Multiculturalism is the phenomenon of multiple groups of cultures existing within one society, largely due to the arrival of immigrant communities, or the acceptance and advocation of this phenomenon.

Supporters of multiculturalism claim that different traditions and cultures can enrich society; however, the concept also has its critics.

Multiculturalism occurs naturally when a society is willing to accept the culture of immigrants (with, ideally, immigrants also willing to accept the culture of the land to which they have come).

A distinction should be drawn between multiculturalism that occurs simply due to the absence of a single enforced culture, and multiculturalism which is endorsed and actively encouraged by the government; this is often referred to as state multiculturalism.

Multiculturalism in India

India is culturally, linguistically, religiously and ethnically one of the most diverse country in the world.

The term multiculturalism is not much used in India. Within Indian culture, the term unity in diversity is more commonly used.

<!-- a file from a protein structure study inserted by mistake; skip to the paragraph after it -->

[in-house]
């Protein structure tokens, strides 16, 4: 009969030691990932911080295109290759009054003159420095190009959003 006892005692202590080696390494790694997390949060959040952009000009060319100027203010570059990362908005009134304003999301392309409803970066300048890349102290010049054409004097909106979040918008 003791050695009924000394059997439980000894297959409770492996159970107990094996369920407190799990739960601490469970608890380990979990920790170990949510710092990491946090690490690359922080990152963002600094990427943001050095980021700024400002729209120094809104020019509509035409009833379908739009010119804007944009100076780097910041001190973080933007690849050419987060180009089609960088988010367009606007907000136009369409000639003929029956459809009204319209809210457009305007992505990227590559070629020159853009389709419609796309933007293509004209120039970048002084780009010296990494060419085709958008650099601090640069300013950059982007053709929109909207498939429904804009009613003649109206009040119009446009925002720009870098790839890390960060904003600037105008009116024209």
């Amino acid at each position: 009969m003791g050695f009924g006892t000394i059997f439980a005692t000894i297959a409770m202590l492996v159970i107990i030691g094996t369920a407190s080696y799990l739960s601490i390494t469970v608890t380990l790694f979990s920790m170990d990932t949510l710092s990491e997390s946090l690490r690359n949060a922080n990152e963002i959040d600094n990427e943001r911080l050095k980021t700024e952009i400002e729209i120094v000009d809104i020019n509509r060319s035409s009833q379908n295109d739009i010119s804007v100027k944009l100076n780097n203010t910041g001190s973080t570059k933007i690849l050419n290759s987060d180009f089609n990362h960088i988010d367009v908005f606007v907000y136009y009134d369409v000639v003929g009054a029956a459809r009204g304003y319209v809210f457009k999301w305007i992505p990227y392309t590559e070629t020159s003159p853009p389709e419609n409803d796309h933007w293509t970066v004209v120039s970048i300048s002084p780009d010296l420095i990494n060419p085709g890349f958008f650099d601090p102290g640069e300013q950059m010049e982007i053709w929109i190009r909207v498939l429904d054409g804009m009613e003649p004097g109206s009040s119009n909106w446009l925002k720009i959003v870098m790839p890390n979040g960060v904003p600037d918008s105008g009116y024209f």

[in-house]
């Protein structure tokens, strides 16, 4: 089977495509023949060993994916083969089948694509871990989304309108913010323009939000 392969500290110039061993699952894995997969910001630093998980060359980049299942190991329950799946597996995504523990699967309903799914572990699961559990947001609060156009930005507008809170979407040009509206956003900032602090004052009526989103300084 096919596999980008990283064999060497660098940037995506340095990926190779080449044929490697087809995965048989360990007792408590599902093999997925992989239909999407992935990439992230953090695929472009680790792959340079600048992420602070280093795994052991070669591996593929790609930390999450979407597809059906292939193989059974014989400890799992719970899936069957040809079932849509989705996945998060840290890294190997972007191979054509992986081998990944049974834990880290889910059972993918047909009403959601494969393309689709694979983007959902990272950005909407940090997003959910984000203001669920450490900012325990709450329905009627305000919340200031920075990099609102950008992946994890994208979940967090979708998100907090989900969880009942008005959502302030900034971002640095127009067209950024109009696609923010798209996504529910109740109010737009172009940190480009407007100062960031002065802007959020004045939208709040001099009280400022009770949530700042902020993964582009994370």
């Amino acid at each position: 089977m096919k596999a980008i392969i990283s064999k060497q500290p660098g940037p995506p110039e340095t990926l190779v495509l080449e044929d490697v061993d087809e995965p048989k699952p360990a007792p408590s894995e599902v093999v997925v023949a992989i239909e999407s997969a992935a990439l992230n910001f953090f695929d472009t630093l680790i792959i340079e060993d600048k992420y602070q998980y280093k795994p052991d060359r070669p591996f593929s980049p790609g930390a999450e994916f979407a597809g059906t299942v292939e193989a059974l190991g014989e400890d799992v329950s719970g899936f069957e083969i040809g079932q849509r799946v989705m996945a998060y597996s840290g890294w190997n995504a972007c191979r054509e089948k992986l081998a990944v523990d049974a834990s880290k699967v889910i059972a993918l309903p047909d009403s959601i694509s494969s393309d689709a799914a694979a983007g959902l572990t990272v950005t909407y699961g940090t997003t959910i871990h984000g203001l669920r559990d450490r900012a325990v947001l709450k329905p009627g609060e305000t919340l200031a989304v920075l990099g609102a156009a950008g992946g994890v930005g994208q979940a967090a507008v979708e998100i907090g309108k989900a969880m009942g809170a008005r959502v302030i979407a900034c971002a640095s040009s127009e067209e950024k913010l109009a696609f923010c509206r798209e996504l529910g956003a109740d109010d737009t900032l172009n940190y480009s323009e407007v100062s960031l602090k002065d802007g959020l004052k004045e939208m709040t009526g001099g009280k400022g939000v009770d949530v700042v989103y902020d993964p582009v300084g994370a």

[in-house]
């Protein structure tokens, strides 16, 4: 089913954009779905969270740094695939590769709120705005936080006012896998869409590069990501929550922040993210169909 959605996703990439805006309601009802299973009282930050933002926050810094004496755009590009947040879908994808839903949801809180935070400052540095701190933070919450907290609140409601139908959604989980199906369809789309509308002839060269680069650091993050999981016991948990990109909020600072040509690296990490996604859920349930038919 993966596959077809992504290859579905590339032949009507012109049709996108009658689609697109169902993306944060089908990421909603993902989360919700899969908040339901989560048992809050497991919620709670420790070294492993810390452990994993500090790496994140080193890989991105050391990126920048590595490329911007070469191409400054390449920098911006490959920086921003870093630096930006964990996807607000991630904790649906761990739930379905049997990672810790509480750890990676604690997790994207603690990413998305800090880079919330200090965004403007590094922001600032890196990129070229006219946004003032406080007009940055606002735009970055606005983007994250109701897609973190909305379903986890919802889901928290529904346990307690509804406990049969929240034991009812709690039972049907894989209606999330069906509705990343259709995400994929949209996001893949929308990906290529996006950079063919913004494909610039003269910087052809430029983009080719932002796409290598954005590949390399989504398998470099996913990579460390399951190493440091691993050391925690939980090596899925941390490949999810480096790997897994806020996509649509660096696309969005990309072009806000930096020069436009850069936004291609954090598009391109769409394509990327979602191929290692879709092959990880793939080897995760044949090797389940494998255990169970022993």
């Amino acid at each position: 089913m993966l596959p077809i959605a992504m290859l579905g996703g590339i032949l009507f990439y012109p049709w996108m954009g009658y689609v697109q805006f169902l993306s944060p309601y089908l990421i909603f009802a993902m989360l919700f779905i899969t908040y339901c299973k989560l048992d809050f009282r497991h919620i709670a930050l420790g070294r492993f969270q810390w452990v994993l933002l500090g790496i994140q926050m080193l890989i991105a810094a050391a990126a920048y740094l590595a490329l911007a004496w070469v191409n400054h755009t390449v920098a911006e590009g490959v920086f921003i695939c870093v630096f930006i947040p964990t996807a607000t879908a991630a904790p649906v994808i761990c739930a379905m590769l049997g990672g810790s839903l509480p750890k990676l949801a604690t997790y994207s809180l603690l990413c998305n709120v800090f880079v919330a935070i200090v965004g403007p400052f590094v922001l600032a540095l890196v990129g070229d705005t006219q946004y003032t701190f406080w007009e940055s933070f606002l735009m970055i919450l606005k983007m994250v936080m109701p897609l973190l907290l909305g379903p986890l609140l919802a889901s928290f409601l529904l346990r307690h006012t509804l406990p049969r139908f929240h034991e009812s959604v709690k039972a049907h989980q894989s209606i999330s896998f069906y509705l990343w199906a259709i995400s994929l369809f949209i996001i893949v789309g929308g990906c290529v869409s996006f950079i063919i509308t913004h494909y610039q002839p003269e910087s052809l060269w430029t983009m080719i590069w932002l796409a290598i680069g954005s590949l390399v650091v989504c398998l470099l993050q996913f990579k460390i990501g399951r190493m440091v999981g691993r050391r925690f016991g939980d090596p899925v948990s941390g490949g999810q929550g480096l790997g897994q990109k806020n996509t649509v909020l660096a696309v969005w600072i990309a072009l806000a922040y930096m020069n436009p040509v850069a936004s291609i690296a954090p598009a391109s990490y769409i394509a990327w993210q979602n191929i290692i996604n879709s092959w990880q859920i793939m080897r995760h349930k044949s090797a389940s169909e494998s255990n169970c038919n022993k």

According to the 1961 Census of India, there are 1652 indigenous languages in the country

The culture of India has been shaped by its long historyunique geography and diverse demography.

India’s languagesreligionsdance, music, architecture and customs differ from place to place within the country, but nevertheless possess a commonality.

The Indian caste system describes the social stratification and social restrictions in the Indian subcontinent, in which social classes are defined by thousands of endogamous hereditary groups, often termed jatis or castes

Religiously, the Hindus form the majority, followed by the Muslims.

Linguistically, the two main language families in India are Indo-Aryan (a branch of Indo-European) and Dravidian.

India (officially) follows a three-language policy. 

Hindi (spoken in the form of Hindustani) is the official federal language, English has the federal status of associate/subsidiary official language and each state has its own state official language

Further, India does not have any national language 

Occasionally, however, India has encountered religiously motivated violence

In India, secularism means equal treatment of all religions.

India has the world’s Largest population of some non-Indian religions, such as Bahá’í Faith and Zoroastrianism

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